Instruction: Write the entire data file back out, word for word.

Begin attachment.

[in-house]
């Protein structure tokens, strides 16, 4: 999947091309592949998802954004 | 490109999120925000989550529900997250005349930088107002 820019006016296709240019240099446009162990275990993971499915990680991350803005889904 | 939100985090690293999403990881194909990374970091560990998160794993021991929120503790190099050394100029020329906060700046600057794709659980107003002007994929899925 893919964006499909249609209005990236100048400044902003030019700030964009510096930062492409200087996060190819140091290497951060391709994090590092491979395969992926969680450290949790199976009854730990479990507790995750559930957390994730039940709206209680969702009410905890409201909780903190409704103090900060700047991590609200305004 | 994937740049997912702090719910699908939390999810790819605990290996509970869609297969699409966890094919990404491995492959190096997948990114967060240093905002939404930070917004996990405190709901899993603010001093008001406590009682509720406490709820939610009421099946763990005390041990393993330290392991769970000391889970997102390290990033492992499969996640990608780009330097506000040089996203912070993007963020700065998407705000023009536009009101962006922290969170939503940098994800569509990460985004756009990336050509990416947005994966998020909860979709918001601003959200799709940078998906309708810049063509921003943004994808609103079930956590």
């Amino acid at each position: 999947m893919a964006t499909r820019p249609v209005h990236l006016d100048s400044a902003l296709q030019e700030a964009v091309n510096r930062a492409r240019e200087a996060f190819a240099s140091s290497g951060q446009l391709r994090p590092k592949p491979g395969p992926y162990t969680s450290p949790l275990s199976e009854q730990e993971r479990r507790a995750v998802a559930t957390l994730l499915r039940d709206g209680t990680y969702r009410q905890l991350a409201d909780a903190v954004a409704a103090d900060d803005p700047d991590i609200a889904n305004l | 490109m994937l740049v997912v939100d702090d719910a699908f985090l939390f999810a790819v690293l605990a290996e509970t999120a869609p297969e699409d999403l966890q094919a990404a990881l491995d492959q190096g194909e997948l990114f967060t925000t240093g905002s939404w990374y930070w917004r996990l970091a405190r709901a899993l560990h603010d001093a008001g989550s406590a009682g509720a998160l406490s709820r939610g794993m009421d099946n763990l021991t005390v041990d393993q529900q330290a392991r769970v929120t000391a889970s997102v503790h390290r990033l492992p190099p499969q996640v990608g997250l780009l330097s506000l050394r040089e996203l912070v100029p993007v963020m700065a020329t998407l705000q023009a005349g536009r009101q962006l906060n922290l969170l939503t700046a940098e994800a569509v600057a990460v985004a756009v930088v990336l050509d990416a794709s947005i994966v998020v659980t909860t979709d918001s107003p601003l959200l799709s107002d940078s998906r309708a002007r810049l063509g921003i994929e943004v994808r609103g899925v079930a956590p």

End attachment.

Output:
[in-house]
């Protein structure tokens, strides 16, 4: 999947091309592949998802954004 | 490109999120925000989550529900997250005349930088107002 820019006016296709240019240099446009162990275990993971499915990680991350803005889904 | 939100985090690293999403990881194909990374970091560990998160794993021991929120503790190099050394100029020329906060700046600057794709659980107003002007994929899925 893919964006499909249609209005990236100048400044902003030019700030964009510096930062492409200087996060190819140091290497951060391709994090590092491979395969992926969680450290949790199976009854730990479990507790995750559930957390994730039940709206209680969702009410905890409201909780903190409704103090900060700047991590609200305004 | 994937740049997912702090719910699908939390999810790819605990290996509970869609297969699409966890094919990404491995492959190096997948990114967060240093905002939404930070917004996990405190709901899993603010001093008001406590009682509720406490709820939610009421099946763990005390041990393993330290392991769970000391889970997102390290990033492992499969996640990608780009330097506000040089996203912070993007963020700065998407705000023009536009009101962006922290969170939503940098994800569509990460985004756009990336050509990416947005994966998020909860979709918001601003959200799709940078998906309708810049063509921003943004994808609103079930956590």
């Amino acid at each position: 999947m893919a964006t499909r820019p249609v209005h990236l006016d100048s400044a902003l296709q030019e700030a964009v091309n510096r930062a492409r240019e200087a996060f190819a240099s140091s290497g951060q446009l391709r994090p590092k592949p491979g395969p992926y162990t969680s450290p949790l275990s199976e009854q730990e993971r479990r507790a995750v998802a559930t957390l994730l499915r039940d709206g209680t990680y969702r009410q905890l991350a409201d909780a903190v954004a409704a103090d900060d803005p700047d991590i609200a889904n305004l | 490109m994937l740049v997912v939100d702090d719910a699908f985090l939390f999810a790819v690293l605990a290996e509970t999120a869609p297969e699409d999403l966890q094919a990404a990881l491995d492959q190096g194909e997948l990114f967060t925000t240093g905002s939404w990374y930070w917004r996990l970091a405190r709901a899993l560990h603010d001093a008001g989550s406590a009682g509720a998160l406490s709820r939610g794993m009421d099946n763990l021991t005390v041990d393993q529900q330290a392991r769970v929120t000391a889970s997102v503790h390290r990033l492992p190099p499969q996640v990608g997250l780009l330097s506000l050394r040089e996203l912070v100029p993007v963020m700065a020329t998407l705000q023009a005349g536009r009101q962006l906060n922290l969170l939503t700046a940098e994800a569509v600057a990460v985004a756009v930088v990336l050509d990416a794709s947005i994966v998020v659980t909860t979709d918001s107003p601003l959200l799709s107002d940078s998906r309708a002007r810049l063509g921003i994929e943004v994808r609103g899925v079930a956590p």